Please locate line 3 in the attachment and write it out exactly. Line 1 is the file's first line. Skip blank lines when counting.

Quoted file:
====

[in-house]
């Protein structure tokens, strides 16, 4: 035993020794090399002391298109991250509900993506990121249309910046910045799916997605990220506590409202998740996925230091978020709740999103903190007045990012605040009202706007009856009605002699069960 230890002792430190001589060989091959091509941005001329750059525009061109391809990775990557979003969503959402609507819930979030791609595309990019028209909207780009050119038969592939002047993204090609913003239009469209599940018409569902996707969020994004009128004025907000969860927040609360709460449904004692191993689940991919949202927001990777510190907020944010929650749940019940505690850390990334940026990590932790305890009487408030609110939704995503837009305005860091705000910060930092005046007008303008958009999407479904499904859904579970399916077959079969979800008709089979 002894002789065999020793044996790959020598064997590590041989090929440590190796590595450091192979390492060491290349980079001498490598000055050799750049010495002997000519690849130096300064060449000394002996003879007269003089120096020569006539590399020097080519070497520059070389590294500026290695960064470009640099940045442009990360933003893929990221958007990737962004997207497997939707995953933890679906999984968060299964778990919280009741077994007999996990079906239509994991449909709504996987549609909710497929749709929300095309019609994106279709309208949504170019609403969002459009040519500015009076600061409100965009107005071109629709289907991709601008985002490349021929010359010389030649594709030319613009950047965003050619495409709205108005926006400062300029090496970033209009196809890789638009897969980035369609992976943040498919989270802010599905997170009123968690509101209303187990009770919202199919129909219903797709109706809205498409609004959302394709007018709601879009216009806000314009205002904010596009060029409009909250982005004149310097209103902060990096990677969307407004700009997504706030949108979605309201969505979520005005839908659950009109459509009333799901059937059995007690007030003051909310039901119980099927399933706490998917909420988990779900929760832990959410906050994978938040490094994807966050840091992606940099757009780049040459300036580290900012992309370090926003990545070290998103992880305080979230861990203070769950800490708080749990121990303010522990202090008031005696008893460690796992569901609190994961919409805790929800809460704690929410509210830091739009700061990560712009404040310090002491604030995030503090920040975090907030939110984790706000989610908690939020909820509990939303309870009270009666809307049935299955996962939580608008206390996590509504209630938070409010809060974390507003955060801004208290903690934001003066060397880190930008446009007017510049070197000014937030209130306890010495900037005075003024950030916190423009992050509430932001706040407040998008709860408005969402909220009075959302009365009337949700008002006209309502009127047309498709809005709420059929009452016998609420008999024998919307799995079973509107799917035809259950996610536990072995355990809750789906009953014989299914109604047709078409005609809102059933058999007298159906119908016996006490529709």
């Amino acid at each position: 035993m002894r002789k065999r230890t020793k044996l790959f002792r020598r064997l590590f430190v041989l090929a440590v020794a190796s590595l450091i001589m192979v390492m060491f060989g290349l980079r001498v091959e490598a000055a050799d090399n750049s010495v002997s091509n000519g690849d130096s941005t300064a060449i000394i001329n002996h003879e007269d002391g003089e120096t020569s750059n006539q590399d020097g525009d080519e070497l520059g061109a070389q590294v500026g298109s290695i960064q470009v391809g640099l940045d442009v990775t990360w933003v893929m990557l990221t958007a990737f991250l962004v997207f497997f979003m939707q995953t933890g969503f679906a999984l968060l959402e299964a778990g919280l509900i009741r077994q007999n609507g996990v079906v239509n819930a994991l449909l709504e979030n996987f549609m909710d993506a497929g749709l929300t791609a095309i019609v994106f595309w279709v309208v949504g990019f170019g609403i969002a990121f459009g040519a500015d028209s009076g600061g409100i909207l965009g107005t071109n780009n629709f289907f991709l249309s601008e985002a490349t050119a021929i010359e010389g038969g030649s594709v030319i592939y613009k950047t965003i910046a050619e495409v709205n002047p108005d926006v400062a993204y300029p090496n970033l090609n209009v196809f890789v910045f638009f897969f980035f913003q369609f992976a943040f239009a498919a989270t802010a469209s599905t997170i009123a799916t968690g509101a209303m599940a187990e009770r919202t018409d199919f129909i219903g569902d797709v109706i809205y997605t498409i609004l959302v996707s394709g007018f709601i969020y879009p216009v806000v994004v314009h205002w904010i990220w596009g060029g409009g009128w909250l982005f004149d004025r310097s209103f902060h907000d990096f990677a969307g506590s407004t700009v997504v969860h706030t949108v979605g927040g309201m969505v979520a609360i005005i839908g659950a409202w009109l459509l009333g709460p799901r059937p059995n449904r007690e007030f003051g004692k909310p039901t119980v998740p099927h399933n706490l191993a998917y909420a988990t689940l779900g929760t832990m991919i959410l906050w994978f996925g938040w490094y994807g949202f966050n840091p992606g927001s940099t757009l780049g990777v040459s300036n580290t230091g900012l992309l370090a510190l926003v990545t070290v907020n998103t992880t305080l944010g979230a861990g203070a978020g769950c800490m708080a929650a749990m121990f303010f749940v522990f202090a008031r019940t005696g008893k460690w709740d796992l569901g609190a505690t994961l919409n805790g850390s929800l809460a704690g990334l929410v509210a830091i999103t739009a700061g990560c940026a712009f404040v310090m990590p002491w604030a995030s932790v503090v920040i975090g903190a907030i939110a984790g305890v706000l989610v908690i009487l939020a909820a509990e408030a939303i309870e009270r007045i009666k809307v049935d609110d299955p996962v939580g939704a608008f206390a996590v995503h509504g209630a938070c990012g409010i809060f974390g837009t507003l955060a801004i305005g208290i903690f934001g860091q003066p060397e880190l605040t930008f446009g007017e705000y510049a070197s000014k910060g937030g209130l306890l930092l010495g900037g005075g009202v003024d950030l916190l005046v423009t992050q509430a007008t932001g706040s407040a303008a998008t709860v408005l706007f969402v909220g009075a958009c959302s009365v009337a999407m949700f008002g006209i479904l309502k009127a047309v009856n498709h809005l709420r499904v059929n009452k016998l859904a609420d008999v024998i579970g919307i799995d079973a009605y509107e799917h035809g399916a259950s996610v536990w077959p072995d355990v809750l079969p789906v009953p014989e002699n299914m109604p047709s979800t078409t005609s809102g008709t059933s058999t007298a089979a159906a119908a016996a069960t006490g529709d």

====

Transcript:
């Amino acid at each position: 035993m002894r002789k065999r230890t020793k044996l790959f002792r020598r064997l590590f430190v041989l090929a440590v020794a190796s590595l450091i001589m192979v390492m060491f060989g290349l980079r001498v091959e490598a000055a050799d090399n750049s010495v002997s091509n000519g690849d130096s941005t300064a060449i000394i001329n002996h003879e007269d002391g003089e120096t020569s750059n006539q590399d020097g525009d080519e070497l520059g061109a070389q590294v500026g298109s290695i960064q470009v391809g640099l940045d442009v990775t990360w933003v893929m990557l990221t958007a990737f991250l962004v997207f497997f979003m939707q995953t933890g969503f679906a999984l968060l959402e299964a778990g919280l509900i009741r077994q007999n609507g996990v079906v239509n819930a994991l449909l709504e979030n996987f549609m909710d993506a497929g749709l929300t791609a095309i019609v994106f595309w279709v309208v949504g990019f170019g609403i969002a990121f459009g040519a500015d028209s009076g600061g409100i909207l965009g107005t071109n780009n629709f289907f991709l249309s601008e985002a490349t050119a021929i010359e010389g038969g030649s594709v030319i592939y613009k950047t965003i910046a050619e495409v709205n002047p108005d926006v400062a993204y300029p090496n970033l090609n209009v196809f890789v910045f638009f897969f980035f913003q369609f992976a943040f239009a498919a989270t802010a469209s599905t997170i009123a799916t968690g509101a209303m599940a187990e009770r919202t018409d199919f129909i219903g569902d797709v109706i809205y997605t498409i609004l959302v996707s394709g007018f709601i969020y879009p216009v806000v994004v314009h205002w904010i990220w596009g060029g409009g009128w909250l982005f004149d004025r310097s209103f902060h907000d990096f990677a969307g506590s407004t700009v997504v969860h706030t949108v979605g927040g309201m969505v979520a609360i005005i839908g659950a409202w009109l459509l009333g709460p799901r059937p059995n449904r007690e007030f003051g004692k909310p039901t119980v998740p099927h399933n706490l191993a998917y909420a988990t689940l779900g929760t832990m991919i959410l906050w994978f996925g938040w490094y994807g949202f966050n840091p992606g927001s940099t757009l780049g990777v040459s300036n580290t230091g900012l992309l370090a510190l926003v990545t070290v907020n998103t992880t305080l944010g979230a861990g203070a978020g769950c800490m708080a929650a749990m121990f303010f749940v522990f202090a008031r019940t005696g008893k460690w709740d796992l569901g609190a505690t994961l919409n805790g850390s929800l809460a704690g990334l929410v509210a830091i999103t739009a700061g990560c940026a712009f404040v310090m990590p002491w604030a995030s932790v503090v920040i975090g903190a907030i939110a984790g305890v706000l989610v908690i009487l939020a909820a509990e408030a939303i309870e009270r007045i009666k809307v049935d609110d299955p996962v939580g939704a608008f206390a996590v995503h509504g209630a938070c990012g409010i809060f974390g837009t507003l955060a801004i305005g208290i903690f934001g860091q003066p060397e880190l605040t930008f446009g007017e705000y510049a070197s000014k910060g937030g209130l306890l930092l010495g900037g005075g009202v003024d950030l916190l005046v423009t992050q509430a007008t932001g706040s407040a303008a998008t709860v408005l706007f969402v909220g009075a958009c959302s009365v009337a999407m949700f008002g006209i479904l309502k009127a047309v009856n498709h809005l709420r499904v059929n009452k016998l859904a609420d008999v024998i579970g919307i799995d079973a009605y509107e799917h035809g399916a259950s996610v536990w077959p072995d355990v809750l079969p789906v009953p014989e002699n299914m109604p047709s979800t078409t005609s809102g008709t059933s058999t007298a089979a159906a119908a016996a069960t006490g529709d």